When you stand in the shadow of great events your fitness for purpose comes under the spotlight. Republicanism is on the brink. The Irish people, rightly, have no appetite for random militarism. We cannot look upon our youth as jail fodder and we cannot advance our objectives with a tradition of factionalism.
For the Irish people the optics which republicanism presents is a meaningless jumble of alphabet soup; a swirling mass of letters and numbers saying absolutely nothing to them. How can we claim to be acting in the national interest of our people when we can’t even present a coherent message to them?
For many years the 32 County Sovereignty Movement have advocated unity amongst republicans. Our motives for this have been grounded in a political pragmatism and an honest appraisal of organisational abilities and resources. And without wishing to invoke a worn out metaphor the issue of republican unity has definitely not gone away.
The malaise within current republicanism is a self-inflicted absence of comradeship and trust with the added inevitability of manipulation from outside forces. There exists a mindset within republicanism that is prepared to form new entities as opposed to working through existing problems in a mature way. This has to stop.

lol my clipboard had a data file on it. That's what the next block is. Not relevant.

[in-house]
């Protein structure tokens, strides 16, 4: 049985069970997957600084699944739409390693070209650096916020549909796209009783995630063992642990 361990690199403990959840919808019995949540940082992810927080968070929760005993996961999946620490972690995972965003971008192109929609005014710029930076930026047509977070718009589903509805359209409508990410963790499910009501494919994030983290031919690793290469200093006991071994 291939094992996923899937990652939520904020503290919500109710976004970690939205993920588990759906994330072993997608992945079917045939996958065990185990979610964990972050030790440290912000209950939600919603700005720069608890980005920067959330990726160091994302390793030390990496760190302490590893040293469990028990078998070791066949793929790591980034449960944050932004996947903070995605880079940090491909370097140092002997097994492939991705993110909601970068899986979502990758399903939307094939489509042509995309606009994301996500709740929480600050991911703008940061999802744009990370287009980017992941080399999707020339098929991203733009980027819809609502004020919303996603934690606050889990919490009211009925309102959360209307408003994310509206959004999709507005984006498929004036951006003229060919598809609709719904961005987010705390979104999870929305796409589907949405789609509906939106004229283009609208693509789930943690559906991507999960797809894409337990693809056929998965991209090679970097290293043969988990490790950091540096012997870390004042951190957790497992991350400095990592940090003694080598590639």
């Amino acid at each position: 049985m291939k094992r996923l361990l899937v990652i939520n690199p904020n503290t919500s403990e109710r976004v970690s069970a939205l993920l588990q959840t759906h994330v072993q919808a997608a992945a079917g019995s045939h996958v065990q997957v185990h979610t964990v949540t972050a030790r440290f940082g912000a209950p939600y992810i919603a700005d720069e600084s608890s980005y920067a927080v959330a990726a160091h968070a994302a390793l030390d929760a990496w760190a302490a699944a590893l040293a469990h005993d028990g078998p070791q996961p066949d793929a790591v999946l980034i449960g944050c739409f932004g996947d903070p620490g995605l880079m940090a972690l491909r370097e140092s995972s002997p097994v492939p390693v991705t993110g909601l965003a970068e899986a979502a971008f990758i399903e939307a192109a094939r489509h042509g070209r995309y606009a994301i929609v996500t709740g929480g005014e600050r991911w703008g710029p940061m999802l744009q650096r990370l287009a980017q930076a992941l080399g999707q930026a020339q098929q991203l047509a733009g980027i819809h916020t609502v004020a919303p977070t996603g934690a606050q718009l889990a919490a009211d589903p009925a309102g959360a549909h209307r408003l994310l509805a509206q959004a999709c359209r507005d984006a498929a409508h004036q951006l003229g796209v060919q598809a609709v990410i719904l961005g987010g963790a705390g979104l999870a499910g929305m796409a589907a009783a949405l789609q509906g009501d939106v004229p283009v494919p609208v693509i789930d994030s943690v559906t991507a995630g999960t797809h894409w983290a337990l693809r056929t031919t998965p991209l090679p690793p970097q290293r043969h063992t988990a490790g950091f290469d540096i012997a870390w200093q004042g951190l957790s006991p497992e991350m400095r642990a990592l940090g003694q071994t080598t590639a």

Some years back the 32 County Sovereignty Movement drafted a discussion document simply entitled Republican Unity. In it the following observation was made:
“ What Is Republican Unity?
In one sense republican unity is a desire to be politically relevant in a contemporary political sphere and in another sense to be historically true to ensure that republican history is a significant part of that relevance. And in as much as it represents a balance of ideals it must also represent a balance between ideals and practical activity. In political conflict being right and true alone, unfortunately, is not enough. Though any conflict may rest on a singular issue they are generally fought on many fronts. Even though the singular cause may be open to different interpretations the fact remains that within the Irish context republican interpretations all conclude that a conflict nonetheless still exists.